Hercules and the tragicomic in the epic theater of Dürrenmatt
Deborah Chatr Aryamontri
There is no doubt that Herakles/Hercules is in Greco-Roman mythology the most versatile hero of all, who encompasses a wide variety of human behaviors and personalities that make him a fully rounded, but also controversial character. His special status as a hero is apparent from not only the extensive narrative that the Greeks and the Romans created around his deeds and life, but also from his consistent presence as an iconographic motif (e.g. on marble sarcophagi and Athenian vases), not to mention his continued popularity in later times, from the Middle ages on, especially as an allegory of the afterlife. In both ancient and modern times, authors have often considered just one side of Hercules’ personality, either his dramatic or his caricatural aspect, and only a few have tried to reconcile this dichotomy.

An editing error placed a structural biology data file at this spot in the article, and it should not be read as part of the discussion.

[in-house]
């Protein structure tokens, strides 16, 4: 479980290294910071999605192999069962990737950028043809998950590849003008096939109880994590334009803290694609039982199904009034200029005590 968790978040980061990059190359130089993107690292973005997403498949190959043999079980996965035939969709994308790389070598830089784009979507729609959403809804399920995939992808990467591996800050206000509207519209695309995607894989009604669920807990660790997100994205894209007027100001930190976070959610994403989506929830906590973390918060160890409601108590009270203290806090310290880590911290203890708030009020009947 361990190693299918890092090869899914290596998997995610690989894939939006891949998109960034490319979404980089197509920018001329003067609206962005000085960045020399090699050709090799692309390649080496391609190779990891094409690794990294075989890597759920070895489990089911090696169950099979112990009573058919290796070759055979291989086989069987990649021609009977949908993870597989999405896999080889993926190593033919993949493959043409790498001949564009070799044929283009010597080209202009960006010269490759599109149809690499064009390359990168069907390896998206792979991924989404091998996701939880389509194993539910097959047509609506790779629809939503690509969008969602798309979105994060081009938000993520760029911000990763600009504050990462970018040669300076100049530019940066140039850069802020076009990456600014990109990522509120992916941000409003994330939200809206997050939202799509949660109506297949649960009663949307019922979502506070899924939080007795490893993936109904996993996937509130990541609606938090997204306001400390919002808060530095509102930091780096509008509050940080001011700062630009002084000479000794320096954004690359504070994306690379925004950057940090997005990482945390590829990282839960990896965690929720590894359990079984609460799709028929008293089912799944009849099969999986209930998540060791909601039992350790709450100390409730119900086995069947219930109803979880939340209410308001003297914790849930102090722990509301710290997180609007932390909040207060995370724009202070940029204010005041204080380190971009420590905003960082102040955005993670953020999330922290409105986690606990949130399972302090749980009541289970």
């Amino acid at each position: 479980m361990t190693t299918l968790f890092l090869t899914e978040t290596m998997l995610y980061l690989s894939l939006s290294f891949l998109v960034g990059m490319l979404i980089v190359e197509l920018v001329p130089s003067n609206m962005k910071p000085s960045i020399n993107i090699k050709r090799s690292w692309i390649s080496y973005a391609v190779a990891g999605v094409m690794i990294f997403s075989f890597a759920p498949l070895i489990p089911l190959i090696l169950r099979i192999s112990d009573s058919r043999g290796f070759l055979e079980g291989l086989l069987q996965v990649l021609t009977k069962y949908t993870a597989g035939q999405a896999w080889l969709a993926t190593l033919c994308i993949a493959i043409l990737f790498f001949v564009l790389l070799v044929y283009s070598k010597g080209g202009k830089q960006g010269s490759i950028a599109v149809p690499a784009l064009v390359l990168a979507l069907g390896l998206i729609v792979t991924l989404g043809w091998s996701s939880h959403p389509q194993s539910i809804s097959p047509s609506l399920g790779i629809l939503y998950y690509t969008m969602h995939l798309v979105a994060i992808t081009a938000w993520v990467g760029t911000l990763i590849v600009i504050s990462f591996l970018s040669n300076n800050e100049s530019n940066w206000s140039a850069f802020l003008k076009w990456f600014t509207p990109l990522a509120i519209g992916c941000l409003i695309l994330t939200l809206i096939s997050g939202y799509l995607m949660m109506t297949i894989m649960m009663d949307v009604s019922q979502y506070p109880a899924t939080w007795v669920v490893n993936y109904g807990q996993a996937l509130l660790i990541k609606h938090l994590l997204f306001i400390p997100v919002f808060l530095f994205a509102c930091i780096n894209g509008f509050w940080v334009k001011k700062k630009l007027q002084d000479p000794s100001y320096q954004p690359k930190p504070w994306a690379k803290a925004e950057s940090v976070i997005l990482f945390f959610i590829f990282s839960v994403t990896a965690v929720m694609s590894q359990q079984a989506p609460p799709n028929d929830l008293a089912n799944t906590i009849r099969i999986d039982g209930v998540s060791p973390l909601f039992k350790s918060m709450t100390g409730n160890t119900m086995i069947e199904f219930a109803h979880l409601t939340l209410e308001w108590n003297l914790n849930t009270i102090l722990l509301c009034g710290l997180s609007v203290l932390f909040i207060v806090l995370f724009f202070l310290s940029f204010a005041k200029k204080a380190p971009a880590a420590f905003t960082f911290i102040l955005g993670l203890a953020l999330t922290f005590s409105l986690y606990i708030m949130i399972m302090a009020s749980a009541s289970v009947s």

In the wake of WWII, one Swiss playwright, Friedrich Dürrenmatt, wittily created a very ironic, but also pensive hero in his Herkules und der Stall des Augias.
This chapter analyzes how Dürrenmatt resolves the complexity of Hercules’ nature and how he finds a resolution of this conundrum, where modern issues are so well blended into ancient dilemmas that a re-energized, and refreshed Hercules arises from his play.
Provisional content for Hercules Performed